Patisserie, Danish, Viennoiserie... they’re all interchangeable titles for the same thing, aren’t they? Well, sometimes, but you’d be best advised not to mix them up if you’re doing a category analysis. According to one market analyst’s definition, sales of one of those categories soared nearly 17% last year, while another dropped nearly a third and the remaining one fared pretty solidly.

So which one is which and what do any of them mean? Before defining the categories, let’s ramp up the dramatic tension by revealing the winners and losers. Drum roll please...

Viennoiserie was the biggest grower through the in-store bakery (ISB) category last year, up nearly 17% year-on-year, boosting the category’s value from £41m to £48m over the year (all data supplied exclusively by Bakehouse/IRI Total Retailers, 52 w/e 27 December 2008).

Danish was the solid seller, outperforming the category by a couple of percentage points; it was up 9.7% to £42m, compared with a total ISB sales (not including doughnut sales) average of 7.9% growth. Meanwhile, patisserie sales fell in the in-store bakery category, with sales down nearly a third on last year.

Now for the definitions...

Danish: Viennoiserie: Patisserie:

Plaits (eg maple pecan) Croissant products Tarts

Crowns Brioche Tartlets

Coronets Pain au chocolat Fresh cakes

Croquantes Pain aux raisins Cake slices

Minis Minis Fondant fancies

Selection packs Torsades (puff Cornflake clusters

Swirls pastry twists)

Taking each in turn, the Viennoiserie category shot up although it slowed to 4.4% growth in the last four weeks of 2008. Growth in Danish, on the other hand, increased towards the year end. "The Danish category has been fairly traditional in many ways, so we’ve had to come up with exciting products - ways of doing Danish differently," says Kate Raison, marketing director for Bakehouse, which commissioned the research. "Viennoiserie and Danish are showing growth above the category as a whole, with Viennoiserie in particular showing among the highest rates of growth (in the ISB)."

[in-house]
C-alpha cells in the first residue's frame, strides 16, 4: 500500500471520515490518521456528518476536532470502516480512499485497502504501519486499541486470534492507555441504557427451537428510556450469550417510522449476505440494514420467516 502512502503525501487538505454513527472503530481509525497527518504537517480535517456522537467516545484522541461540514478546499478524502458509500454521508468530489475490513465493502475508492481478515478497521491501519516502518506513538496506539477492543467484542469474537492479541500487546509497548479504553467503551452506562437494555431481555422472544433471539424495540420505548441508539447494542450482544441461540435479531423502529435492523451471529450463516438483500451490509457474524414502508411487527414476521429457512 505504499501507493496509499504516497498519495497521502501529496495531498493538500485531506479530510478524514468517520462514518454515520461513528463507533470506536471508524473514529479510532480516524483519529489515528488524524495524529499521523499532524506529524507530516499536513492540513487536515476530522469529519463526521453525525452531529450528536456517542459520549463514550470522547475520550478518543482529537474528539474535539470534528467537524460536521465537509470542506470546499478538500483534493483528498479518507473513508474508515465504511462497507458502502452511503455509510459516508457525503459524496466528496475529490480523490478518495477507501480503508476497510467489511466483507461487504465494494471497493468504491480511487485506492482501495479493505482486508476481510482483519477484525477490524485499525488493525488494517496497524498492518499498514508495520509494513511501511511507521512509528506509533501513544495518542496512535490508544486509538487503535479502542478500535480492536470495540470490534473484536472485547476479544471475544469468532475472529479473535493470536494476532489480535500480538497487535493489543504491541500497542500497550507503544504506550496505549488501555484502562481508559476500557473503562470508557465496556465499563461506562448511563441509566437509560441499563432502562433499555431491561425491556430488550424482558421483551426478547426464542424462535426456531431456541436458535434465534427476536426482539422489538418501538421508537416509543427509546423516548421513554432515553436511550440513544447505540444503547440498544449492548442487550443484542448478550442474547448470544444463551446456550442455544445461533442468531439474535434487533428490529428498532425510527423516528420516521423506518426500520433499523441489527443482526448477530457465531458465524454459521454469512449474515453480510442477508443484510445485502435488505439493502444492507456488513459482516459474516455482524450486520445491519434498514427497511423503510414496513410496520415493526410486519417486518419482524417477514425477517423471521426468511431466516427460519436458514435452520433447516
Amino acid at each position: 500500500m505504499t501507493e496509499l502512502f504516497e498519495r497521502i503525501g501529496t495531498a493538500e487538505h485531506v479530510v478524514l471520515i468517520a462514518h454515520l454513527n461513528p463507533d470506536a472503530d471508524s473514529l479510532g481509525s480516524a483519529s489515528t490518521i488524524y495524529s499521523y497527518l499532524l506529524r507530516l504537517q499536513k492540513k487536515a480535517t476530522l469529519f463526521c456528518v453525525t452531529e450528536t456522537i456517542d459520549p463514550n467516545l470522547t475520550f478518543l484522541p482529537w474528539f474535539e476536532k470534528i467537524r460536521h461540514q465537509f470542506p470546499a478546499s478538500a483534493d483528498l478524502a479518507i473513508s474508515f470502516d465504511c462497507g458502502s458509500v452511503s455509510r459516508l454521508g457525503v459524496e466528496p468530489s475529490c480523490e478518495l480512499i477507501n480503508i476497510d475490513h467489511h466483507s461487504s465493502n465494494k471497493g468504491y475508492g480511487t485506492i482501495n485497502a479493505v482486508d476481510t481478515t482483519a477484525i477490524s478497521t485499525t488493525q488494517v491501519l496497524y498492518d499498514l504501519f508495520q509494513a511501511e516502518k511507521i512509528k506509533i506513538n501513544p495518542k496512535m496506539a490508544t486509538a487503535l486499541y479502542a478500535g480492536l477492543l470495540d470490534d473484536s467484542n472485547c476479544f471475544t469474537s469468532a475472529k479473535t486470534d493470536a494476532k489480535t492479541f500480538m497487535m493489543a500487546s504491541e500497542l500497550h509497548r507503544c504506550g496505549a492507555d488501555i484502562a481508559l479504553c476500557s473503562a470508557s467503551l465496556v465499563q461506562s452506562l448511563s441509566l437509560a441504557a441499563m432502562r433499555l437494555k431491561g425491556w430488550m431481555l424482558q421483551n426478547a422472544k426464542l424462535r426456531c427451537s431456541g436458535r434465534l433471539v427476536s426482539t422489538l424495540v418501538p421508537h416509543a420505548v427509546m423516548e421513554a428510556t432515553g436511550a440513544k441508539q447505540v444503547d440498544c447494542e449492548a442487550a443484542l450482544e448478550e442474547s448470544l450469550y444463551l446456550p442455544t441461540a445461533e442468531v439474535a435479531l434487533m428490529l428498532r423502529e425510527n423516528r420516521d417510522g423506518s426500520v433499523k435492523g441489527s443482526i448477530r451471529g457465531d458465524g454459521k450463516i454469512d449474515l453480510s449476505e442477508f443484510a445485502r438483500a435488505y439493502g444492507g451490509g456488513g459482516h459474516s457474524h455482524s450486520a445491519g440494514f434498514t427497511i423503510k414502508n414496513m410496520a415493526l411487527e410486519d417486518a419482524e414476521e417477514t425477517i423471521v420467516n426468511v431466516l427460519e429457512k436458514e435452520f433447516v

An increase in promotions has played its part, as evidenced by a drop in Danish sales over the Christmas period, when retailers’ focus turned to mince pies. Alternative data on ISB pastries from Nielsen shows that, in the 12 weeks to 3 January, Viennoiserie declined by 6.8% year-on-year - a trend bucked by Morrisons, which saw a huge rise of 156.5% over that period. So what’s accounting for those extra sales?

"We offer a rolling programme of good value promotions," explains Morrisons’ bakery trading manager Andy Clegg. "Nothing ridiculous, but certainly three-for-twos and price cuts. Plus, we’ve got croissants in the pick-and-mix fixture, which is a high traffic area for us. There’s massive growth for us in this area."

While the core products have been the mainstays, Morrisons has populated the fixture with limited-editions, including rhubarb and custard and strawberries and cream-flavoured products, to add a degree of seasonality. Pastries are also handled by a separate cake department, rather than the ISB, so that they can focus on sweet products and the bakery can stick to the bread, says Clegg, while turning over product quickly for freshness. "We’re always looking for innovation, but we’re mindful that we have a core range that sells very well and is priced as an attractive proposition for the customer."

Meanwhile, Bakehouse’s Raison predicts more "twists on existing favourites", as coffee shops demand ever more differentiated products from the ISB - ones that look as hand-finished as possible but without the complexity. Even the US is moving towards smaller portions, with US bakery exhibitions last year hinting at a "super(down)sizing" of products. "We will continue to see more growth in American-style products and more fresh fruit," says Raison. "But there may be a trend towards smaller products, as this addresses some health issues."